The commercial aspect of the Cave Creek and Phoenix real estate markets may still be in serious trouble, according to a May 30, 2010 article from the Arizona Republic. This piece, written by J. Craig Anderson, noted that “Arizona’s housing market is deep into the process of flushing out its bad mortgage debt. But lenders and borrowers of troubled commercial real-estate loans continued to live a lie. Commercial real-estate brokers have coined a phrase, ‘extend and pretend,’ to describe lenders’ sluggish response to the billions of dollars in bad commercial mortgages on their books.”

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Seal of San Mateo County, California
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The Atherton real estate market, a portion of the larger San Mateo and Silicon Valley real estate markets, showed a trend towards stabilization and growth in recent months. According to a May 20, 2010 article in the Mercury News, “In San Mateo County, the median price of houses sold in April was $638,000, up 16 percent from a year earlier and down 9 percent from March. The median marks the halfway mark, meaning half the homes sold in April cost less than the median figure, and half cost more.” The piece, composed by Sue McAllister, went on to say that “The number of houses sold in San Mateo County rose 21 percent from April 2009, with 442 houses changing hands…Vicki Moore, an Alain Pinel agent in San Mateo, agreed, saying that homes in the $500,000 price range in San Mateo County ‘are getting snapped up pretty fast.’”

The effect of San Mateo foreclosures on Atherton homes for sale likely diminished in the months of May and April, as they showed a strong decline in the most recent tracking figures. According to a May 11, 2010 article in the Mercury News, “Foreclosure filings in San Mateo County tumbled 25 percent last month compared to the same time last year, a sign the worst of the housing crisis has passed, according to a report released Tuesday.” The piece, written by Sue McAllister, went on to say that “April marked the third time in five months that default notices declined compared to their year-earlier levels, according to data from ForeclosureRadar, a Discovery Bay company. A total of 327 notices of default were filed in San Mateo County in April, down 25 percent from April 2009, and down 18 percent from March 2010.”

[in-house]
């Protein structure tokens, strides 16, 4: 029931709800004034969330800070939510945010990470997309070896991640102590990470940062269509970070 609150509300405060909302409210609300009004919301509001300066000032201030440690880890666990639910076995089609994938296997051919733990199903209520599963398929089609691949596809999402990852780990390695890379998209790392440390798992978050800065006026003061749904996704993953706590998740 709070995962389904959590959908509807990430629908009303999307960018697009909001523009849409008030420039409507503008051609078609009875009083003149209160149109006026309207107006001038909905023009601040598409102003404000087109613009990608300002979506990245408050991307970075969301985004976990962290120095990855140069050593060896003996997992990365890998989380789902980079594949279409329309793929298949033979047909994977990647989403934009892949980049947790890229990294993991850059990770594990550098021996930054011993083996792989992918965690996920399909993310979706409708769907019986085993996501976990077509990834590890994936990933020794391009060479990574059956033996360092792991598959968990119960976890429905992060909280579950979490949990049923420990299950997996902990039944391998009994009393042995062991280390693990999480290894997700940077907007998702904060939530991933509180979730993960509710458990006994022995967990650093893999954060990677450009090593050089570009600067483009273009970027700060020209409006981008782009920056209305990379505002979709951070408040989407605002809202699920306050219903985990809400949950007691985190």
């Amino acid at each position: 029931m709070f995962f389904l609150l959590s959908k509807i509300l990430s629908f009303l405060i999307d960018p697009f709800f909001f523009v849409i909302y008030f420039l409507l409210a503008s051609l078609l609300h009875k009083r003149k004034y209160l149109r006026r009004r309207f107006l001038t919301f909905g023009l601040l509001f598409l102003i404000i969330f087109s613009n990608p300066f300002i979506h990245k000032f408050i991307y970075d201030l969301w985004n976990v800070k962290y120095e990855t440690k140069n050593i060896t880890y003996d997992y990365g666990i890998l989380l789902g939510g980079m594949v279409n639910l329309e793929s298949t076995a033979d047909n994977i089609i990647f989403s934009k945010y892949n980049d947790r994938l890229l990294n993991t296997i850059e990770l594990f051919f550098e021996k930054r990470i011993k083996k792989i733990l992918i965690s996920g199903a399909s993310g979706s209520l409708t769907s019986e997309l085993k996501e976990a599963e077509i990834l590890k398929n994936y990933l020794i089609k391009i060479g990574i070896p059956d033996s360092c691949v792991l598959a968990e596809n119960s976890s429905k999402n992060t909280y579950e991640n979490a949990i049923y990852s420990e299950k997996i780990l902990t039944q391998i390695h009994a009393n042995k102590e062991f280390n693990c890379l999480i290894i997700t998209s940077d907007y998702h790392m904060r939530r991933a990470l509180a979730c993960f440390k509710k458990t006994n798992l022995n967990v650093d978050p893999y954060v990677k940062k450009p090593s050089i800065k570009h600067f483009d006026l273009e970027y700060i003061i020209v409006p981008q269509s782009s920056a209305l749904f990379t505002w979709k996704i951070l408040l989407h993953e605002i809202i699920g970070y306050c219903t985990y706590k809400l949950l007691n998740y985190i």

Atherton real estate, along with nearby Santa Clara and surrounding San Mateo counties, may have hit a bottom in terms of home prices, which would increase the likelihood of a continued rebound. According to a May 10, 2010 article in the Mercury News, “In San Mateo County, home values in the first quarter were flat compared with a year earlier, and the median estimated value was $638,800.”

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El Dorado Hills, CA Panorama
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The El Dorado Hills real estate market, an outlying portion of the Sacramento Metropolitan Statistical Area market, has been facing continued difficulties in the first half of the 2010 fiscal year. According to a June 3, 2010 article from the Central Valley Business Times, “The rate that families are losing their homes to foreclosure is easing in some parts of the Central Valley, especially where the mortgage meltdown came first and was the most ferocious, according to figures Thursday from real estate information company CoreLogic of Santa Ana.” The piece went on to note that, in a more negative development for the narrower Sacramento region “Foreclosure rates in the Sacramento metropolitan statistical area, which includes the Arden-Arcade and Roseville areas, increased in April over the same period last year, according to CoreLogic.”